The song has that late night melancholy that grips you and makes you feel so lonely yet deeply in tune with the universe. It’s the kind of song that I will put on repeat so often that it will invade my dreams. It’s absolutely gorgeous.
I get quite a few mails in my inbox every week with smaller artists and bands and since I don’t even have the time to look at the mails from the bigger music publishers and labels, most of them – sadly – go unnoticed. One of the reasons is also that with the few reviews I do, I usually pick songs and bands that REALLY excite me and very often, suggested songs and albums are good but not so much that I would spend one of two articles each month writing about them.
However, I figured, I might start a new series, where I (try) to pick songs from my inbox suggestions (both indie and big labels as well as individual artists) and write a few sentences about them. We’ll see, how long I can keep that up but I feel like it’s a nice way to spend a bit time every month with new music, help some artists out and maybe discover some hidden gems.
Oh hey, look at that Ouija board/creepy doll/weirdly intricate old toy/old book with human leather binding, let’s totally fiddle with it, until really horrible not-good things are happening! < basically every character in the following movies.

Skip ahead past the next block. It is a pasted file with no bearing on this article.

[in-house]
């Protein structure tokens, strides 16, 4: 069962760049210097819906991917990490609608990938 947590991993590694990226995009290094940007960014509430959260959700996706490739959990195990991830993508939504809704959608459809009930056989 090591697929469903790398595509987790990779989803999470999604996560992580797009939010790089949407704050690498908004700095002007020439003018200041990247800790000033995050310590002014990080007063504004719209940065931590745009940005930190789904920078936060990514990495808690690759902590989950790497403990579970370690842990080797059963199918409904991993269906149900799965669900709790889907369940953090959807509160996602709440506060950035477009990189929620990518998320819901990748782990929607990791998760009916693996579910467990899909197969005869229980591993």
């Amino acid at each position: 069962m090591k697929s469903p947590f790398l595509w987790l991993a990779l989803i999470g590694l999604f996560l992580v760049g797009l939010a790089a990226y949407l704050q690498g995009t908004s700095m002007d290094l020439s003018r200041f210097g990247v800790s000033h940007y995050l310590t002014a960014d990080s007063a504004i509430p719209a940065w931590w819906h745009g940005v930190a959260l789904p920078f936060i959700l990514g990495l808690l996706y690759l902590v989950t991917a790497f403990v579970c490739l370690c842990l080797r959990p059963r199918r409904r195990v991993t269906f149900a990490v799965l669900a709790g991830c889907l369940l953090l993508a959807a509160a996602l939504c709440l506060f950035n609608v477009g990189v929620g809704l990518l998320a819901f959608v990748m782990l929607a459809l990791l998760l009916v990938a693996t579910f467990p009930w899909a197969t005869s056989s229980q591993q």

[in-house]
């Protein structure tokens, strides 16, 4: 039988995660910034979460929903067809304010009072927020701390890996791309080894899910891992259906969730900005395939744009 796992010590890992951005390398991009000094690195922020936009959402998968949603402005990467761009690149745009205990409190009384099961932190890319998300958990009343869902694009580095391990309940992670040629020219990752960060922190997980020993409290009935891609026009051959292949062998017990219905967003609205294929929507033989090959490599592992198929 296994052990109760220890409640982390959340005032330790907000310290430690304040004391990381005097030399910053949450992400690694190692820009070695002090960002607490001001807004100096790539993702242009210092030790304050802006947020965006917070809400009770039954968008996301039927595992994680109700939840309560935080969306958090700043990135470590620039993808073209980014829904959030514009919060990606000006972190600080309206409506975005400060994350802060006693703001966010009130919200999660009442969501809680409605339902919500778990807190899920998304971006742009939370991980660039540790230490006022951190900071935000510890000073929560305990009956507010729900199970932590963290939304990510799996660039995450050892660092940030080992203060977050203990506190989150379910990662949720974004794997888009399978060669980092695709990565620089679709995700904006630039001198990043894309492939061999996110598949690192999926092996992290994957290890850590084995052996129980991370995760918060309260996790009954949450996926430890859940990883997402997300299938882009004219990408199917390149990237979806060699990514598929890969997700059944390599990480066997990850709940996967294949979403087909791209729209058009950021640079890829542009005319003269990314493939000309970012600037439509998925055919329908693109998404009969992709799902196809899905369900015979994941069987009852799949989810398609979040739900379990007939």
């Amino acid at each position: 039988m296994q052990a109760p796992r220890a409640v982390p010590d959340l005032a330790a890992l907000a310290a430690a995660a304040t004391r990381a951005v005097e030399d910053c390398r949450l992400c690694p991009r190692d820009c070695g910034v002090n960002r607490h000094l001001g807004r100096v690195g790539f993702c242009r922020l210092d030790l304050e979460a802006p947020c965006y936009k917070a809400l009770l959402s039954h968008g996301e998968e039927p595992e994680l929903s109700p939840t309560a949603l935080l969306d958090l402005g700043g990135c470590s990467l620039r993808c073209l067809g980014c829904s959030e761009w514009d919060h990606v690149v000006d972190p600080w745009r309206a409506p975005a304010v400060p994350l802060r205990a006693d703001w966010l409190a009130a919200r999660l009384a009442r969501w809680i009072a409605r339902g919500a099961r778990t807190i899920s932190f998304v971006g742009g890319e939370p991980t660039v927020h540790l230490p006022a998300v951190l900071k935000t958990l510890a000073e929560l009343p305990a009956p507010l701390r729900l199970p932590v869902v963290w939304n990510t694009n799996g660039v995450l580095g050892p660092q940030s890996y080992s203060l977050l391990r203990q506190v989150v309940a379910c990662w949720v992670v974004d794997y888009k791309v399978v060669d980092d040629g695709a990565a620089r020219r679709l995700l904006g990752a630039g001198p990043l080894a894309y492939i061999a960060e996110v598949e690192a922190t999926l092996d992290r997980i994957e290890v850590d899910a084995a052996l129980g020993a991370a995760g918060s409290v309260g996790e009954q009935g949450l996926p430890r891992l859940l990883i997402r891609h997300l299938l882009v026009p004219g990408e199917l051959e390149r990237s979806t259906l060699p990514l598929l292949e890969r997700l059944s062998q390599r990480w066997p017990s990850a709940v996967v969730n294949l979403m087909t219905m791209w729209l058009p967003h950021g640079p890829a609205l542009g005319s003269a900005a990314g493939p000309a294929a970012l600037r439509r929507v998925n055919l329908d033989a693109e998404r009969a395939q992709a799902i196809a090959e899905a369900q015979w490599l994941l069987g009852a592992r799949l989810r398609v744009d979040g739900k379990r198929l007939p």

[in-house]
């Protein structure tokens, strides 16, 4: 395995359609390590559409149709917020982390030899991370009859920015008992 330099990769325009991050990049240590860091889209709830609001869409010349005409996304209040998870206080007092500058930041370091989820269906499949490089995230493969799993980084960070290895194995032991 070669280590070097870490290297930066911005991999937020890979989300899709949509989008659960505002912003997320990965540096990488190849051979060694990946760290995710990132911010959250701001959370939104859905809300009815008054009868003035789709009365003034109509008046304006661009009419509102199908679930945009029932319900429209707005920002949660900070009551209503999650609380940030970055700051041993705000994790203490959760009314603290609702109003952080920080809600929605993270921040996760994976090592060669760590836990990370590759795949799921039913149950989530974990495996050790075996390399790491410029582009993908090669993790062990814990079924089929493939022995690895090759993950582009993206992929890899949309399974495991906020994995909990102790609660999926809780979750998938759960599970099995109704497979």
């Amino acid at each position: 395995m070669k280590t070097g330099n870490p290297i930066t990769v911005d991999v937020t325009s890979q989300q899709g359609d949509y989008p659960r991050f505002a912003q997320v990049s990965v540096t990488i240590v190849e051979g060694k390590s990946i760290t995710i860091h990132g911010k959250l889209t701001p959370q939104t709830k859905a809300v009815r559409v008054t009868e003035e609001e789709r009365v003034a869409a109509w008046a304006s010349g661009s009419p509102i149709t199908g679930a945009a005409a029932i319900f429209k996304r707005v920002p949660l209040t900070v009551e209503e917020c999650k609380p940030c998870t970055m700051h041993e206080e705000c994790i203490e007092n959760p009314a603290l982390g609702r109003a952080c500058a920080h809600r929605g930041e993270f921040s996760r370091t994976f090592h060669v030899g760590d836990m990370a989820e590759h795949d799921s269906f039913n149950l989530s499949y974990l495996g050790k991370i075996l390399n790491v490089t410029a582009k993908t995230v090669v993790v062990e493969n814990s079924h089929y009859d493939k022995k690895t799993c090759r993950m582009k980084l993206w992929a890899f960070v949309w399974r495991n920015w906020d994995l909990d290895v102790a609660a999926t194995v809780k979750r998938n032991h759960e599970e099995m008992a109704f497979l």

Now, I will not add movies where people are deliberately using occult objects to seriously do occult stuff (like “Hellraiser”, for example) but only movies where people think it’s fun to play around with occult things.
As promised, I will publish one post for each play-through and since I waltzed through The Last of Us within a few weeks, I already reached the long-awaited and much discussed sequel. So, here we are.
The Last Of Us Part 2 plays four years after the events of the first game and features Ellie as a protagonist, along with some of her new friends from Jackson. I don’t want to spoil too much but we’re going to meet a few people and even have a change of scenery. Of course, the world is still super dangerous, hostile and full with infected or people that want to kill you for one reason or the other. Fun!
Frying in the sun with a thousand people, getting hit with a volley ball by nearby attractive young people and spending the following week finding sand everywhere – beaches are the worst. Now imagine how bad they are whenever monsters, supernatural events or whatnot are involved – yikes.
However, watching the horror unfold in movies is a lot more fun than immediately getting sunburnt, so enjoy this playlist.
This little-known indie gem is about a lovely beach town plagued by a killer shark. However, since tourist season is coming up, it’s up to a rag tag crew (played by a bunch of actors who hated each other’s guts) to fight not only the shark but also capitalism.
Family lore tells the story of my grandpa watching this one with the family and casually excusing himself because he thought the movie was ‘dumb’ just before it got really ugly. Rumor has it, that he didn’t actually think that the movie was dumb but was indeed trying to hide the fact that he was scared of that fin-tastic big boi.